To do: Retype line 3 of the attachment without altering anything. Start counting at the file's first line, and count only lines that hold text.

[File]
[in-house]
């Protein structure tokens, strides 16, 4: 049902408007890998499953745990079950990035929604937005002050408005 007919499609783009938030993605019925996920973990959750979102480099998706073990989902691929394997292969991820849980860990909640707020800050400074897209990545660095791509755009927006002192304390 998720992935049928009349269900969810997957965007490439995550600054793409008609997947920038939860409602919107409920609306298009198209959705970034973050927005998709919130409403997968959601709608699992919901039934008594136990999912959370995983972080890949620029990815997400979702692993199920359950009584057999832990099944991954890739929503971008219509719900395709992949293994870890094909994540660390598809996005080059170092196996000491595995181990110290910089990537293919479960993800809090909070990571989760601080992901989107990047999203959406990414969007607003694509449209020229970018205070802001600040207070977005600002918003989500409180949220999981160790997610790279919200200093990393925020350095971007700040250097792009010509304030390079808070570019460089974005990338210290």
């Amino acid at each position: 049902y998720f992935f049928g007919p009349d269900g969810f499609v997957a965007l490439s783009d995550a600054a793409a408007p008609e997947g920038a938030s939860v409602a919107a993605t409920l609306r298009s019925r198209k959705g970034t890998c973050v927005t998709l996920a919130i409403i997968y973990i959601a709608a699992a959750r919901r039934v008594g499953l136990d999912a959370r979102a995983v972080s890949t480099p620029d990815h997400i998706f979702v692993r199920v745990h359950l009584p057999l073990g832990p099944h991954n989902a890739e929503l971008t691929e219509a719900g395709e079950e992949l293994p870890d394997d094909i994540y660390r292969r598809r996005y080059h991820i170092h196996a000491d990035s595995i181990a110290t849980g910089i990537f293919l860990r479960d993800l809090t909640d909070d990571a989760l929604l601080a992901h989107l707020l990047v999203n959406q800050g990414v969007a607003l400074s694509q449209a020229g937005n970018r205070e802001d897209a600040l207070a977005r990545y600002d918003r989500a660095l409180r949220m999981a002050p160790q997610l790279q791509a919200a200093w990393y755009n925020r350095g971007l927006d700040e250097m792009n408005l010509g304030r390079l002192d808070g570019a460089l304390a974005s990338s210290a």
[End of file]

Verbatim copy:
């Amino acid at each position: 049902y998720f992935f049928g007919p009349d269900g969810f499609v997957a965007l490439s783009d995550a600054a793409a408007p008609e997947g920038a938030s939860v409602a919107a993605t409920l609306r298009s019925r198209k959705g970034t890998c973050v927005t998709l996920a919130i409403i997968y973990i959601a709608a699992a959750r919901r039934v008594g499953l136990d999912a959370r979102a995983v972080s890949t480099p620029d990815h997400i998706f979702v692993r199920v745990h359950l009584p057999l073990g832990p099944h991954n989902a890739e929503l971008t691929e219509a719900g395709e079950e992949l293994p870890d394997d094909i994540y660390r292969r598809r996005y080059h991820i170092h196996a000491d990035s595995i181990a110290t849980g910089i990537f293919l860990r479960d993800l809090t909640d909070d990571a989760l929604l601080a992901h989107l707020l990047v999203n959406q800050g990414v969007a607003l400074s694509q449209a020229g937005n970018r205070e802001d897209a600040l207070a977005r990545y600002d918003r989500a660095l409180r949220m999981a002050p160790q997610l790279q791509a919200a200093w990393y755009n925020r350095g971007l927006d700040e250097m792009n408005l010509g304030r390079l002192d808070g570019a460089l304390a974005s990338s210290a």